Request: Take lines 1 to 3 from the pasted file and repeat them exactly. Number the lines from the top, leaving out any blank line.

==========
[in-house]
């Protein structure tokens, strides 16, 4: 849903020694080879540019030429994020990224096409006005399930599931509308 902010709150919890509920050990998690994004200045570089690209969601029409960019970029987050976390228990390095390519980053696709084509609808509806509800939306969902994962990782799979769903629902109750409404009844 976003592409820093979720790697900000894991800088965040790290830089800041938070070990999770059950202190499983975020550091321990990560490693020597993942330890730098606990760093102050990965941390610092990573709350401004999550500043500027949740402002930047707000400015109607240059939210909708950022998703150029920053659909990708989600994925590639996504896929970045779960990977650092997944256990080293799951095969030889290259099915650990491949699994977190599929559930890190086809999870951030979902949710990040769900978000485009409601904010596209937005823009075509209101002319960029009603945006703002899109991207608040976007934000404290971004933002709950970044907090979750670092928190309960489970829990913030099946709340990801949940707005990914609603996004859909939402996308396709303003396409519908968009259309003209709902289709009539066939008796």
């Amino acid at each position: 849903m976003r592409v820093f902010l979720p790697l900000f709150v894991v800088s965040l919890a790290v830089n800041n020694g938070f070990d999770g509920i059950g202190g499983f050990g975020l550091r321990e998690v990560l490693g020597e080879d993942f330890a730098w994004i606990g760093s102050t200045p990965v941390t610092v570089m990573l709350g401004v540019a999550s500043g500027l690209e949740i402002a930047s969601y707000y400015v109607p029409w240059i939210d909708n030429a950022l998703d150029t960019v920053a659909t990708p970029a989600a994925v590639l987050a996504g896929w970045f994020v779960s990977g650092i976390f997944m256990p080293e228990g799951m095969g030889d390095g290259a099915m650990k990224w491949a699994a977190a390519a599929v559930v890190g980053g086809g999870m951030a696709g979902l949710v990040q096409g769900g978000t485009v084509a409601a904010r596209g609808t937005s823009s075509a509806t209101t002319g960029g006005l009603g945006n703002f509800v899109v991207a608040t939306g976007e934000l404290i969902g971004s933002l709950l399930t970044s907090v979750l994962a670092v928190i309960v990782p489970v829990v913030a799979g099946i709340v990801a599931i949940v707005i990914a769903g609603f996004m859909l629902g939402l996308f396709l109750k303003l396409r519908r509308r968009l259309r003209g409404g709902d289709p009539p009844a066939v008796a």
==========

[in-house]
């Protein structure tokens, strides 16, 4: 849903020694080879540019030429994020990224096409006005399930599931509308 902010709150919890509920050990998690994004200045570089690209969601029409960019970029987050976390228990390095390519980053696709084509609808509806509800939306969902994962990782799979769903629902109750409404009844 976003592409820093979720790697900000894991800088965040790290830089800041938070070990999770059950202190499983975020550091321990990560490693020597993942330890730098606990760093102050990965941390610092990573709350401004999550500043500027949740402002930047707000400015109607240059939210909708950022998703150029920053659909990708989600994925590639996504896929970045779960990977650092997944256990080293799951095969030889290259099915650990491949699994977190599929559930890190086809999870951030979902949710990040769900978000485009409601904010596209937005823009075509209101002319960029009603945006703002899109991207608040976007934000404290971004933002709950970044907090979750670092928190309960489970829990913030099946709340990801949940707005990914609603996004859909939402996308396709303003396409519908968009259309003209709902289709009539066939008796």
């Amino acid at each position: 849903m976003r592409v820093f902010l979720p790697l900000f709150v894991v800088s965040l919890a790290v830089n800041n020694g938070f070990d999770g509920i059950g202190g499983f050990g975020l550091r321990e998690v990560l490693g020597e080879d993942f330890a730098w994004i606990g760093s102050t200045p990965v941390t610092v570089m990573l709350g401004v540019a999550s500043g500027l690209e949740i402002a930047s969601y707000y400015v109607p029409w240059i939210d909708n030429a950022l998703d150029t960019v920053a659909t990708p970029a989600a994925v590639l987050a996504g896929w970045f994020v779960s990977g650092i976390f997944m256990p080293e228990g799951m095969g030889d390095g290259a099915m650990k990224w491949a699994a977190a390519a599929v559930v890190g980053g086809g999870m951030a696709g979902l949710v990040q096409g769900g978000t485009v084509a409601a904010r596209g609808t937005s823009s075509a509806t209101t002319g960029g006005l009603g945006n703002f509800v899109v991207a608040t939306g976007e934000l404290i969902g971004s933002l709950l399930t970044s907090v979750l994962a670092v928190i309960v990782p489970v829990v913030a799979g099946i709340v990801a599931i949940v707005i990914a769903g609603f996004m859909l629902g939402l996308f396709l109750k303003l396409r519908r509308r968009l259309r003209g409404g709902d289709p009539p009844a066939v008796a």